The New York Times’ new restaurant critic, Pete Wells, tears Romera New York a new one in his review of the restaurant that, by most accounts that I’ve read, is way too pretentious and self-important for its own good.
I don’t usually like to read the take-down of a restaurant, because restaurateurs really put their hearts into them. But Wells did have some great lines. I wanted to tweet them, but they were more than 140 characters.
Then I remembered that I have a blog.
And so, please let me share two sentences that I really enjoyed:
“Yet as much as you might admire Dr. Romera, you can’t help feeling that you will never be able to admire him quite as much as you’re supposed to.”
“But to eat at Romera New York is to be told repeatedly that you are in the presence of greatness, while the evidence of your senses tells you that you are in the presence of, at best, okayness.”
Wells also did me the service of reminding me that I had met the, Dr. Miguel Sanchez Romera, before, in a surreal experience that itself reminded me that, when it comes to self-importance, Americans, even American artists, are wannabes compared to Europeans.
The Times critic mentioned that Romera eschewed “chemicals” used by such culinary artists as Ferran Adrià (and by now many fine dining chefs in the United States) and instead used a cassava derivative called Micri.
Micri! I remembered Micri.
I was introduced to it years ago, near the turn of the century, at an event in New York hosted by the French Culinary Institute.
It was very well attended by many of New York City's coolest chefs. I'm pretty sure Wylie Dufresne was there. I know David Burke was there because he sat next to me and began thinking about what to do with Micri — instant shake-it-up-yourself milkshakes was one idea, but I'm pretty sure nothing came of it.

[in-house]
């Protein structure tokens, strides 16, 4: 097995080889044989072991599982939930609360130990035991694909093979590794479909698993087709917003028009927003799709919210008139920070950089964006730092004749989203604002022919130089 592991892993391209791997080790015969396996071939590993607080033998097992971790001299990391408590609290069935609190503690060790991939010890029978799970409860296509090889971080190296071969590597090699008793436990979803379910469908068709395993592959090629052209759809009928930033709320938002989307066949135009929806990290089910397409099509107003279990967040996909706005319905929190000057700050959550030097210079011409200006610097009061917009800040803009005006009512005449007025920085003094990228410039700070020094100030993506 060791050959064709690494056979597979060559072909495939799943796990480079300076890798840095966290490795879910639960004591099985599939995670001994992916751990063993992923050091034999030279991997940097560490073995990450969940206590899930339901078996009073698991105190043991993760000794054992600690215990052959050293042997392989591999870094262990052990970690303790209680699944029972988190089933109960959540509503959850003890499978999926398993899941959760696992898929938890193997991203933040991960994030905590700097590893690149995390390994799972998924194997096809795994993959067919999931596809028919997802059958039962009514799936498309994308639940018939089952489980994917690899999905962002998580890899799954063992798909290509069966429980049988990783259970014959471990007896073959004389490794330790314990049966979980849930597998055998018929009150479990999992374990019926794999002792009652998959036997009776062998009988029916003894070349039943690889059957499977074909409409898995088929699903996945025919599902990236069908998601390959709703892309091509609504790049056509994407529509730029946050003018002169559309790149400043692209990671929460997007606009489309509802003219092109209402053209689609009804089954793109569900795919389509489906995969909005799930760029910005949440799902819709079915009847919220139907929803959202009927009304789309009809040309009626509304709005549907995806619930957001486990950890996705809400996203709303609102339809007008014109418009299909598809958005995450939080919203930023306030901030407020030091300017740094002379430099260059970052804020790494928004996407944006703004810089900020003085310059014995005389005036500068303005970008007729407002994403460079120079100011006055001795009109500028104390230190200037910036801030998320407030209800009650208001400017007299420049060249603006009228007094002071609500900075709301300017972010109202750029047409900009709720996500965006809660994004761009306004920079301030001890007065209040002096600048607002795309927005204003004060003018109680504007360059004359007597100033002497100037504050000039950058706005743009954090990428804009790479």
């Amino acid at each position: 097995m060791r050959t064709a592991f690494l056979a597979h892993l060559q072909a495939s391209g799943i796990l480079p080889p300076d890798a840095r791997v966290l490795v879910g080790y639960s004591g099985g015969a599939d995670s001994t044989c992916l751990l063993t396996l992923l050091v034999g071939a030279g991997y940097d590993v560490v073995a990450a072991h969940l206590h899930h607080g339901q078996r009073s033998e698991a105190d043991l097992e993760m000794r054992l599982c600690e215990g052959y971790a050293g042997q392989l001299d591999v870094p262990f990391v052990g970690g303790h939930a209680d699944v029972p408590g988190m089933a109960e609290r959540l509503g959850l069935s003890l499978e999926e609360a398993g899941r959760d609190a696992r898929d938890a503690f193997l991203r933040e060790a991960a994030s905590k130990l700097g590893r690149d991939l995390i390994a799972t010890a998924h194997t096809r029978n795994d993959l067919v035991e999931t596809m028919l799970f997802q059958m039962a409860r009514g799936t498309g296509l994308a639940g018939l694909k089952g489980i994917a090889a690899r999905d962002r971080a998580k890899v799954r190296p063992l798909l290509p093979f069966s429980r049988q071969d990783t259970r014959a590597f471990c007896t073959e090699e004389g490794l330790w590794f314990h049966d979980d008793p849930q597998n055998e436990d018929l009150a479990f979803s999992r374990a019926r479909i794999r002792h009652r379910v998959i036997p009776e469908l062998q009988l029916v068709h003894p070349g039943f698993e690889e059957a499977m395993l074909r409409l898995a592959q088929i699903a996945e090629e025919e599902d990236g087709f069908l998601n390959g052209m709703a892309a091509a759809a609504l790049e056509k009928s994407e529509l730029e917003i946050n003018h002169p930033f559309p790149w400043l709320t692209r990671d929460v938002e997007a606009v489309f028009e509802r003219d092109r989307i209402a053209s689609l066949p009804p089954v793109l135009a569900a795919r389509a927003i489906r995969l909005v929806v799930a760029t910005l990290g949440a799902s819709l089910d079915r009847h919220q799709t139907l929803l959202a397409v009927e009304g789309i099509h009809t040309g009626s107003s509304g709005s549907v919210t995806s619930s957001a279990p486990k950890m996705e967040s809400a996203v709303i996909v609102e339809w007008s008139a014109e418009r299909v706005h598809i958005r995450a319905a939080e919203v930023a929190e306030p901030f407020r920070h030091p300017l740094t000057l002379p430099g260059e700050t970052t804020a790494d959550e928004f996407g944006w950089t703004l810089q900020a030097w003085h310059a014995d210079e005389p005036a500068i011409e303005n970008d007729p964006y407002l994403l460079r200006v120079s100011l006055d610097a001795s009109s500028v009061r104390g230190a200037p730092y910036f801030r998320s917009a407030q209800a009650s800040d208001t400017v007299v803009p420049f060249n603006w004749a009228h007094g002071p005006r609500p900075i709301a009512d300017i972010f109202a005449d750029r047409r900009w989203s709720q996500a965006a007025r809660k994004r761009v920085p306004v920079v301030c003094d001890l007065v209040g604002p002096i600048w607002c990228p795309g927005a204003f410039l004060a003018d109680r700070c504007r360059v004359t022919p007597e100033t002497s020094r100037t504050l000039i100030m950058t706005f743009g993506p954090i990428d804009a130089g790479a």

On stage, David Bouley made fascinating dishes displaying Micri's seemingly endless capacity for soaking up liquids, and Dr. Romera gave a lecture that seemed to last for at least three hours, but that was probably about 35 mintues, about his gastronomical philosophy, his own epistemological notions of how we perceive taste, I think from some sort of gastro-historical perspective, but I don’t really remember and couldn't possibly find my notes on the subject.
It was all in Spanish and I don’t know whether it was translated badly or if it simply didn’t make sense, but the charts describing Dr. Romera’s thought process were equally obtuse and absurd. And it was without a doubt a display of the sort of colossal self-importance that Wells indicated was on display at Romera, and I don't doubt it.
At the time of the demonstration, I was not only awestruck by the ridiculous way that Micri was presented, but also by its seemingly magical properties. But I was young.
Since then I've seen lots of those ingredients and was more intrigued by the scallop quenelles Josh DeChellis made with a slimy Japanese tuber called nagaimo than anything I saw the Micri do, and I didn't have to endure a lecture.